1. Deal with it – There is a pile of correspondence in your home or car. In that pile there will be at least one letter, maybe several, that you know is there and will be troubling your subconscious more than the others. At times of chaos, correspondence from the Council, Inland Revenue, Solicitors… can accumulate rapidly! Here’s what to do. Open the one that worries you most and write a reply. Tell them you are having a terrible time and that you are doing everything you can do to respond properly. If you are under the care of your GP – mention that too. (and if you are not, go and book an appointment!). And then send the letter! It’s a start…!
  2. Get a haircut – It’s the quickest, easiest, cheapest transformation available. You’ll feel younger, fresher, lighter. People will say positive things about you –  to you. The mirror will be kinder to you. If you’re bald, go and pay for a shave and indulge in the experience.
  3. Do some housework – Take everything out of your bathroom/toilet and get back in there with a bottle of bleach and leave it spotless. There is probably something primeval about this particular tip, in fact I’m sure there is. It’s worth doing. Bathrooms are the easiest room in the house to clean too. This way you’ll really feel own your home. Next day you can do the kitchen, then the living room, garden…
  4. Look good Buy a new shirt. This may sound flippant, or trivial. It’s not. I even suggest buying something that is not your usual style. It will help you feel different, and “feeling different” has to be a good thing.
  5. Friendship matters – Get in touch with a friend (one friend) and thank them for the help or advice they have given in the past. My guess is you will feel you owe a few people a “thank you”. Friends won’t expect or need it, but it will make you feel better, and that’s the point. Start with one though. You will know who.
  6. Mornings and nights – Ten minutes before you head for bed do one or two things that will set the next day up for a positive beginning. I have got into the habit of washing out and preparing my coffee pot – it’s these simple things that take minimal effort but offer pay back the next day. Get a pile of laundry ready for the wash, make sandwiches for lunch, are other obvious suggestions.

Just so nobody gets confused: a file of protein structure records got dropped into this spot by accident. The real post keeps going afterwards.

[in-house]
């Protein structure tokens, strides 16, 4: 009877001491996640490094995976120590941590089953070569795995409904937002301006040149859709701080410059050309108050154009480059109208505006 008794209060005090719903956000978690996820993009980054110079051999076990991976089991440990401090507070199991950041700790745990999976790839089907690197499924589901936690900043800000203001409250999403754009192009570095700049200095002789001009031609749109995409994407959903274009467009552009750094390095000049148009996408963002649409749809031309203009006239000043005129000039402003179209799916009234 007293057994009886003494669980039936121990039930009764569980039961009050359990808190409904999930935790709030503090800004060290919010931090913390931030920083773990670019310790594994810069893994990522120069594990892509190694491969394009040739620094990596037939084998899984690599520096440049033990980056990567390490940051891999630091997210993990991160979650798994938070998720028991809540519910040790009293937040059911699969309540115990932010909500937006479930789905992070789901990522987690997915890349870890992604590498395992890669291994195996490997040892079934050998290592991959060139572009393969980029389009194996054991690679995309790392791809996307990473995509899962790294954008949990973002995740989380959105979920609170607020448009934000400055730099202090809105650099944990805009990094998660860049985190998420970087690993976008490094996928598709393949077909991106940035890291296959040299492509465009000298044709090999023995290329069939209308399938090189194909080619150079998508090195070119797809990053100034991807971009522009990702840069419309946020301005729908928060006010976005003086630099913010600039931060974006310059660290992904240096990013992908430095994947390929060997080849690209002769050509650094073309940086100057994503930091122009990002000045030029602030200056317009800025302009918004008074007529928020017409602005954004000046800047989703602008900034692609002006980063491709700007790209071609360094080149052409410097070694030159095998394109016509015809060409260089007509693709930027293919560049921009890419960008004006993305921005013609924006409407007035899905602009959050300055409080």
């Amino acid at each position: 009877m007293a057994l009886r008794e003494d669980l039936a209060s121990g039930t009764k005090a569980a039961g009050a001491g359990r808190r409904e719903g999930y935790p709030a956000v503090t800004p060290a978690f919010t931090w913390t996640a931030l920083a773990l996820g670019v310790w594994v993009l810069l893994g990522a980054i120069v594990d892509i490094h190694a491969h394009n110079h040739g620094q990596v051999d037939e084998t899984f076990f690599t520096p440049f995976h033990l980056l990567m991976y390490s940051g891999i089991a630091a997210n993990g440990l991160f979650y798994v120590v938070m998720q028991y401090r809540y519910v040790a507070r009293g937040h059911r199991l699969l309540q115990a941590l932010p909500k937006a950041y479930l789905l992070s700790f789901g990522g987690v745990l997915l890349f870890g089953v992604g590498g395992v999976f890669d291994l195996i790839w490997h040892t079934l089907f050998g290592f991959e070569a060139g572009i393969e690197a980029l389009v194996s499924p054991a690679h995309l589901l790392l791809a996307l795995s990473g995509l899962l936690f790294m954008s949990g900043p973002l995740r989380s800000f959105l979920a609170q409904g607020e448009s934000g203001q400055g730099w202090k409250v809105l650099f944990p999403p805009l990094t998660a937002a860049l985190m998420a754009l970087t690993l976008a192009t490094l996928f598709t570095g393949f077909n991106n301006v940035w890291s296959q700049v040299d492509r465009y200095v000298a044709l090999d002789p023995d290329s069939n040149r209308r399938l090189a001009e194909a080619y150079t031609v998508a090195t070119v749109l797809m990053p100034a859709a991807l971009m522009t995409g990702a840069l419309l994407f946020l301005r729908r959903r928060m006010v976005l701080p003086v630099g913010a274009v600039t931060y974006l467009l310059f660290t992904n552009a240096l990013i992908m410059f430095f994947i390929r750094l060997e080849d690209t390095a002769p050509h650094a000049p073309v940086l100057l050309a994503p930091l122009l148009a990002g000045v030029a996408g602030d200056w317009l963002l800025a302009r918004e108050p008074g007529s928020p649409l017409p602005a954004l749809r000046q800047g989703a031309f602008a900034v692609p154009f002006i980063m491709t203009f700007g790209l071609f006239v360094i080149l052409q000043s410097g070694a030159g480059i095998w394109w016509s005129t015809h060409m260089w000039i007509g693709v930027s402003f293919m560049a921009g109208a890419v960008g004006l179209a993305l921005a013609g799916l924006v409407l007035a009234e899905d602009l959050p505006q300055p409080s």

7. Hide away for a bit – Not being too hard on yourself is easier said than done. But do try and realise that you are not alone in struggling through the dark days. “Give yourself a break” has a variety of meanings – they all have merit. My guess is there won’t be one man reading this who hasn’t taken himself out of circulation for a while simply to hide away. Don’t beat yourself up if you find yourself doing just that. You probably need to as part of the healing process.
  8. Treats – Treat yourself to something. You will have at least one or two things on some mental list tucked away at the back of your mind.  I’m thinking more of purchasing London Calling by The Clash on 12 inch vinyl rather than a Harley Davidson though. Turning a mid-life downer into the full-blown crisis is not recommended!
  9. A good walk – Go for what is known as “a serious walk”.  Philosopher Soren Kiekergaard writes: “Above all, do not lose your desire to walk. Every day I walk myself into a state of well-being and walk away from every illness. I have walked myself into my best thoughts, and I know of no thought so burdensome that one cannot walk away from it.”
  10.  Meaning of life – Take this period in your life as an opportunity to re-evaluate; it offers a time to be honest with yourself, which is not to be ignored. You will have spent years compromising yourself in a relationship that had probably been failing for years. Asking “what do I want?” is a question so few of us ever ask. Now is the opportunity to do just that. The next “phase” of your life lies ahead. Daydream. See what emerges…

Please do let us if you have found other helpful remedies. They will make a useful addition to this particular post.

You may also be interested in reading Natasha’s post called The Mailbox Monster which deals with the stresses of marital law and family breakdown.

Signposting to all the main support services can be found on both www.onlydads.org and www.onlymums.org. Thank you for reading. Bob.


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Panic Attacks – They Shrink My F***ing Dick!

The following conversation with a Dad took place last night…

‘…Bob, can I have a word? It’s a bit embarrassing”

I listened – but had a strong feeling that I already knew what I was about to be told.

The man in question went ahead and spoke about his recent onset of panic attacks. “I think I’m going to collapse…I tremble…I get really scared…” The phrases he used were all too familiar. They come straight out of the panic attack lexicon.

I listened and then went back to his use of the word “embarrassing”, and decided to take an opportunity to fess-up about how I too, find attacks debilitating, ‘embarrassing’, and leave me feeling…what’s the word?… humiliated.